Outside voices and views for advisers

What women want from financial advisers

Acquiring female clients may be more difficult, but once you do, they often become loyal advocates of your services

May 8, 2017 @ 4:13 pm

By Elizabeth Griffith

Financial advisers understand that nurturing a mutually productive relationship is the nature of the business. Twenty years ago, investing was more of a man's game and though the number of female advisers is meager (only 14%), the number of female investors has skyrocketed, with American women projected to control upwards of $22 trillion by the year 2020. These days, there is a very good chance that a woman will be the primary decision maker in the household regarding finances.

Here are several ways financial advisers can reexamine how they serve female clients.

(More: Why Social Security is so important to women)


I made a quick trip with a co-worker to a car dealership. The sales rep automatically assumed we were husband and wife and literally didn't listen well enough to hear us mention co-workers. He proceeded to ask me multiple questions about my preference in various car colors (interior colors, exterior colors). He gave me the impression that he thinks women only care about insignificant decisions like paint color, and while his stereotyping may have seemed like a good sales strategy to him, it hurt his business. Women, just like men, want to be individuals. Everyone has different goals and it is off-putting when someone suggests, simply based on gender and age, that they know your life story.

(More: Women cope better financially with later-in-life divorce than men: CPA survey)


My mom is a 65-year old former teacher. She is now a yoga instructor and international traveling retiree. The most popular topics of conversations between my mom and her friends (fellow retirees) are yoga classes, wine drinking and traveling. Gone are the days of a boring "old person" retirement. She is still curious and dynamic. How do you, as an adviser, help your female clients like my mother live the lifestyle they want in retirement?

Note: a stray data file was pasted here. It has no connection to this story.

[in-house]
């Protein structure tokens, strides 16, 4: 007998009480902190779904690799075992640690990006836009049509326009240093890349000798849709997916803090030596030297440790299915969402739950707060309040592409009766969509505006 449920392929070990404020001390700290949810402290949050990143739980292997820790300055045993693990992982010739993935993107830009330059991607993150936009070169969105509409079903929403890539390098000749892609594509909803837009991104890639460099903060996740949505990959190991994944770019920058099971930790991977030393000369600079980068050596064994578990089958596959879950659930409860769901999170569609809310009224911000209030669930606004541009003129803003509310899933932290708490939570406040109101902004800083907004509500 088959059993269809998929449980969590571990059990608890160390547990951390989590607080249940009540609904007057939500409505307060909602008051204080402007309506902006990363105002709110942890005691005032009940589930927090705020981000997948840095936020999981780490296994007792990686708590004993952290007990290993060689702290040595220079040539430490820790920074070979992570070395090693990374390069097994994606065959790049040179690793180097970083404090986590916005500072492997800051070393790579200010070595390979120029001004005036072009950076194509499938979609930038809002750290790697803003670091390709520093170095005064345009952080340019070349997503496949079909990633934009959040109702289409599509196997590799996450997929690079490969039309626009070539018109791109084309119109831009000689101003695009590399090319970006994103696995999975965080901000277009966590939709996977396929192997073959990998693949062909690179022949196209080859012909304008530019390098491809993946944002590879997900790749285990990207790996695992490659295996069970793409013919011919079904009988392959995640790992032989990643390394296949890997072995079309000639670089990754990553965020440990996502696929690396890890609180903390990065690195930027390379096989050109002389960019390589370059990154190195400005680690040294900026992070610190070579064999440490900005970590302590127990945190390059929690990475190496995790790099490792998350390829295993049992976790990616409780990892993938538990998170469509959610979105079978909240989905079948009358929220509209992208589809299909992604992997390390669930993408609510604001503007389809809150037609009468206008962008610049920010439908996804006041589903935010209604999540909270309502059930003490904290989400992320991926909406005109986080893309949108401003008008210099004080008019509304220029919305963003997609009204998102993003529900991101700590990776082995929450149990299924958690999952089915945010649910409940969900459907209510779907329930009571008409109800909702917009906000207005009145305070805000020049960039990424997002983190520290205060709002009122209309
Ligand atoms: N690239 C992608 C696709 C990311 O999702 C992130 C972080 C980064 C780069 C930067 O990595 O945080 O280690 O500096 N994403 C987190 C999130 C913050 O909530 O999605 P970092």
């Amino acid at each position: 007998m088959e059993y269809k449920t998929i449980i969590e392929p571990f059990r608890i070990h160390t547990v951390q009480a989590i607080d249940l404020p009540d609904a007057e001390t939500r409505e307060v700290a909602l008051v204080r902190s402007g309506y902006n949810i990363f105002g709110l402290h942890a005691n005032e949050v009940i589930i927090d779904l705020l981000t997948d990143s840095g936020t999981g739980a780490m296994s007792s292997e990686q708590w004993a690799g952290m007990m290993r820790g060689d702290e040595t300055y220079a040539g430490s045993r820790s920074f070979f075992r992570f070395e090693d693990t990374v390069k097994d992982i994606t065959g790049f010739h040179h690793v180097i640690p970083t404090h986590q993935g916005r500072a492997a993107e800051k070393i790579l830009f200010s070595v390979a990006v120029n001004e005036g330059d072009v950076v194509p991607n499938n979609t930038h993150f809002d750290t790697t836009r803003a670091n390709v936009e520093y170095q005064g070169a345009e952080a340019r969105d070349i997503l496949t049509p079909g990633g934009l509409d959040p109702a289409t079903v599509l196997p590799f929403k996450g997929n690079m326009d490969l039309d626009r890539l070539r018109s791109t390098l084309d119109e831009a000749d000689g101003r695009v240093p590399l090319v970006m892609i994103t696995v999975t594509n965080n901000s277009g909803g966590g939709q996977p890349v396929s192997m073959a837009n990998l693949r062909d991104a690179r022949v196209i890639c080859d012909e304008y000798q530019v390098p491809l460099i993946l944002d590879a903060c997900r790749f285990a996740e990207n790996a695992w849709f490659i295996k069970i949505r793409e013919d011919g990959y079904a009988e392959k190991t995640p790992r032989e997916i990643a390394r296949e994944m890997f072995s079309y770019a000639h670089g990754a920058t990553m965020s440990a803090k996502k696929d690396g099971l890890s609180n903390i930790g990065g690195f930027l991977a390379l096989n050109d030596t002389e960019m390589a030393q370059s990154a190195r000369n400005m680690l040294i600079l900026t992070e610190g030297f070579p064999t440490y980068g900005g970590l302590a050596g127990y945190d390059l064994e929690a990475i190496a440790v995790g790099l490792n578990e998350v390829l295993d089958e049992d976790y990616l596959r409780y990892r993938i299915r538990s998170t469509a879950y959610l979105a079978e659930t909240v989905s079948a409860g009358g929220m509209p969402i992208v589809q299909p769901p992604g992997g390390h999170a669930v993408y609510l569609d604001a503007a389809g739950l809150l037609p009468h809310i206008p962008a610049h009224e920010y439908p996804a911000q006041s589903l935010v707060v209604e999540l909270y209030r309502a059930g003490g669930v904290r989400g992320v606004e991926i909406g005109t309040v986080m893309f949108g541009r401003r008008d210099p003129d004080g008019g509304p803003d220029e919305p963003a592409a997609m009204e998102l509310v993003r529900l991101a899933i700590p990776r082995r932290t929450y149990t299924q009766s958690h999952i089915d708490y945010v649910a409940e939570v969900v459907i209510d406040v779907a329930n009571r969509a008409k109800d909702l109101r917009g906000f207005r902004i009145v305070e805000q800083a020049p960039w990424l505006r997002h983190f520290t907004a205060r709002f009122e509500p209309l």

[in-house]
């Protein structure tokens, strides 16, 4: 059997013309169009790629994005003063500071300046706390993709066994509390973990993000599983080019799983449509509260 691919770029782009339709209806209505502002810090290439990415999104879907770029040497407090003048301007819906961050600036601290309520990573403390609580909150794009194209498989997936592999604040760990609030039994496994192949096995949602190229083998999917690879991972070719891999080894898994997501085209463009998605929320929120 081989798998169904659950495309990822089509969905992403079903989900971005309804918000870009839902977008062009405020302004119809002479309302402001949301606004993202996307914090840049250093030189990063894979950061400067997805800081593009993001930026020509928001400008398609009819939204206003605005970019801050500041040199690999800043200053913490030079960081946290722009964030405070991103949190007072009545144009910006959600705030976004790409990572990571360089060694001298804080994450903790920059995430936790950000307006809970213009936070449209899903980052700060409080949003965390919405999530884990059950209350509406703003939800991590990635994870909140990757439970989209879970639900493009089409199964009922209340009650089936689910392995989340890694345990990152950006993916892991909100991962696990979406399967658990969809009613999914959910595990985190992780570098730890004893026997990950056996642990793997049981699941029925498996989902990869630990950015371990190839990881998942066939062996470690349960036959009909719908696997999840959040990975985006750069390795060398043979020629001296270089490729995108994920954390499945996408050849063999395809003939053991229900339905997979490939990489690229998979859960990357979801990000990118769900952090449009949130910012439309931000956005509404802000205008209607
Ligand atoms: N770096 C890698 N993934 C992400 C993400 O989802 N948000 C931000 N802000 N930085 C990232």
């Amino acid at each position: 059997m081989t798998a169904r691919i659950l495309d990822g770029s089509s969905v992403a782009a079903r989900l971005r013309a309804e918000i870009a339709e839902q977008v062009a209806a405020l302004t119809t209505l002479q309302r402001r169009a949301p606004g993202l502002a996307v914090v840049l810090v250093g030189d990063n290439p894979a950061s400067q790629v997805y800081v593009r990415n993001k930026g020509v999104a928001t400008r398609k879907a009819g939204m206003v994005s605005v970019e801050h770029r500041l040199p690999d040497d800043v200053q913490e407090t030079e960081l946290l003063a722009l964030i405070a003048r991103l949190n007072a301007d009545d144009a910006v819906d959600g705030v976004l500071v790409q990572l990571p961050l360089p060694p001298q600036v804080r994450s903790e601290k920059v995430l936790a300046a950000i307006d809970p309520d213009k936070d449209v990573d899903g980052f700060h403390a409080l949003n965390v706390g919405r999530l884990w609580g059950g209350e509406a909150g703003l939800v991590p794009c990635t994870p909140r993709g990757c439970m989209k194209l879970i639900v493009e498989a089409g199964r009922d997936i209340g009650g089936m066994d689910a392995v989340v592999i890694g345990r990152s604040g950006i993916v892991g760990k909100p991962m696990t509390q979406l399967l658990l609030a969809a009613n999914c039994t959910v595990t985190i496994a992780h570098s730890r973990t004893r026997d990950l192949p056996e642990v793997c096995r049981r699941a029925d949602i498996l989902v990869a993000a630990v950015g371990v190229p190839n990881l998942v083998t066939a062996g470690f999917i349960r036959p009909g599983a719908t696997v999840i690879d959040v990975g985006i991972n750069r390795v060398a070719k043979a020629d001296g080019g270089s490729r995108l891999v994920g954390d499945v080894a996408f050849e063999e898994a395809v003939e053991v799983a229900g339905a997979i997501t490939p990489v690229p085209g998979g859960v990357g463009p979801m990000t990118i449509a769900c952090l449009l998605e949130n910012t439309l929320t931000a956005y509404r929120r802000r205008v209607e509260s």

Fidelity's 2015 "Money Fit Women's Study" confirmed that women are looking for an educator, someone to explain the complicated idiosyncrasies of the investment world without making them feel stupid. Advisers will benefit by simply switching from a "talking at" strategy that concentrates on selling and closing the deal, to asking questions and listening carefully. Women are looking for active dialogue, a give and take in conversation that creates an atmosphere ripe for question asking.


Along with educating their clients, some in the financial services sector could stand to be educated themselves about soft skills: reading facial expressions, interpreting tone of voice and understanding there is more being said than the words uttered.

To improve your work with female clients, consider finding a female adviser to be your mentor or asking a female friend about her business-related pet peeves. Understanding your clients by seeking out the female perspective can lead to dialogue that will bridge the gap.

(More: What's the best way to approach a female investor?)


Acquiring a woman's business may be more difficult, but once you do, they often become loyal advocates of your services. A 2016 marketing study conducted by Christine Corelli stated that women make 26 referrals a year on average, while their male counterparts only make 11 referrals. At the end of the day, the future is female.

Elizabeth Griffith is a senior vice president with Jackson National Life Distributors.


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